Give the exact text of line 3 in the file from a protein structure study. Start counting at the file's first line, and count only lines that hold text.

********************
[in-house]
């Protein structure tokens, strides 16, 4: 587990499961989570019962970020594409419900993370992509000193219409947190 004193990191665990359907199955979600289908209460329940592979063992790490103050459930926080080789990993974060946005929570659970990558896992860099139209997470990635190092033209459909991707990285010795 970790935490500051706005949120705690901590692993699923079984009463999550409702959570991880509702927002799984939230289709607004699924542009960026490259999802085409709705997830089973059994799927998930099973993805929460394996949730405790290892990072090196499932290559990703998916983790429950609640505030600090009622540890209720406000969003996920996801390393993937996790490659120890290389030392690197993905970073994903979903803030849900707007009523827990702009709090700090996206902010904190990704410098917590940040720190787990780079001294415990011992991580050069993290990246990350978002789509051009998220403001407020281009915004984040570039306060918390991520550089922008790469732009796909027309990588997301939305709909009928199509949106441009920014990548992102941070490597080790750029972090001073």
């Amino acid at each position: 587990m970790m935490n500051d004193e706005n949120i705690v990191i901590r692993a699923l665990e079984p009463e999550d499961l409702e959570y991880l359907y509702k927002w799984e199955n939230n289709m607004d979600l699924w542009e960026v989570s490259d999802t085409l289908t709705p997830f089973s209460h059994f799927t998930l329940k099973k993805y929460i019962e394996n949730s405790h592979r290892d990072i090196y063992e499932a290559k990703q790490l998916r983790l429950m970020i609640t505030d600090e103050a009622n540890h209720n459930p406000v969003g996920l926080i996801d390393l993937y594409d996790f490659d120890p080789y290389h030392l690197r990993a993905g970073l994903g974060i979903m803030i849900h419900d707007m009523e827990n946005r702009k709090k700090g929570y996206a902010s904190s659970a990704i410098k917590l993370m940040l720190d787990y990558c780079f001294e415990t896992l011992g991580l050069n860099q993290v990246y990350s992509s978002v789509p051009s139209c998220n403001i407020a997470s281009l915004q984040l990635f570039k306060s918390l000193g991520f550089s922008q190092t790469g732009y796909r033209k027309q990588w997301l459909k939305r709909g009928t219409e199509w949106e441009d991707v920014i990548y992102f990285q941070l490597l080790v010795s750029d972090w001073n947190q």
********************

């Amino acid at each position: 587990m970790m935490n500051d004193e706005n949120i705690v990191i901590r692993a699923l665990e079984p009463e999550d499961l409702e959570y991880l359907y509702k927002w799984e199955n939230n289709m607004d979600l699924w542009e960026v989570s490259d999802t085409l289908t709705p997830f089973s209460h059994f799927t998930l329940k099973k993805y929460i019962e394996n949730s405790h592979r290892d990072i090196y063992e499932a290559k990703q790490l998916r983790l429950m970020i609640t505030d600090e103050a009622n540890h209720n459930p406000v969003g996920l926080i996801d390393l993937y594409d996790f490659d120890p080789y290389h030392l690197r990993a993905g970073l994903g974060i979903m803030i849900h419900d707007m009523e827990n946005r702009k709090k700090g929570y996206a902010s904190s659970a990704i410098k917590l993370m940040l720190d787990y990558c780079f001294e415990t896992l011992g991580l050069n860099q993290v990246y990350s992509s978002v789509p051009s139209c998220n403001i407020a997470s281009l915004q984040l990635f570039k306060s918390l000193g991520f550089s922008q190092t790469g732009y796909r033209k027309q990588w997301l459909k939305r709909g009928t219409e199509w949106e441009d991707v920014i990548y992102f990285q941070l490597l080790v010795s750029d972090w001073n947190q």